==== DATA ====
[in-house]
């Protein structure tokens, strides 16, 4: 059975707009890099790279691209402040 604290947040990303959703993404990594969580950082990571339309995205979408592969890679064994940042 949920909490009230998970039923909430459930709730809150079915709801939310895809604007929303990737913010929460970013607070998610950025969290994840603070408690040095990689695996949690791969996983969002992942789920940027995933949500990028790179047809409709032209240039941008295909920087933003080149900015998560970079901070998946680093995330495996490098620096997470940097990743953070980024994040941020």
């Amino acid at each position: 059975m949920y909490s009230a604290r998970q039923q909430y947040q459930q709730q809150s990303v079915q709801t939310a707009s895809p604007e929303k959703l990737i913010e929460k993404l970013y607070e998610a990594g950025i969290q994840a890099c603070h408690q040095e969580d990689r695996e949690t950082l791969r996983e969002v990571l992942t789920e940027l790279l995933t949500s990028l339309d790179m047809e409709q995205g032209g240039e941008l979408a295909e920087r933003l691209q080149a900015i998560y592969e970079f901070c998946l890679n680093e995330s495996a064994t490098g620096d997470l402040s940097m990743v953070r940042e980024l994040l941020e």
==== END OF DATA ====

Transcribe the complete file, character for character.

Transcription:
[in-house]
């Protein structure tokens, strides 16, 4: 059975707009890099790279691209402040 604290947040990303959703993404990594969580950082990571339309995205979408592969890679064994940042 949920909490009230998970039923909430459930709730809150079915709801939310895809604007929303990737913010929460970013607070998610950025969290994840603070408690040095990689695996949690791969996983969002992942789920940027995933949500990028790179047809409709032209240039941008295909920087933003080149900015998560970079901070998946680093995330495996490098620096997470940097990743953070980024994040941020």
């Amino acid at each position: 059975m949920y909490s009230a604290r998970q039923q909430y947040q459930q709730q809150s990303v079915q709801t939310a707009s895809p604007e929303k959703l990737i913010e929460k993404l970013y607070e998610a990594g950025i969290q994840a890099c603070h408690q040095e969580d990689r695996e949690t950082l791969r996983e969002v990571l992942t789920e940027l790279l995933t949500s990028l339309d790179m047809e409709q995205g032209g240039e941008l979408a295909e920087r933003l691209q080149a900015i998560y592969e970079f901070c998946l890679n680093e995330s495996a064994t490098g620096d997470l402040s940097m990743v953070r940042e980024l994040l941020e």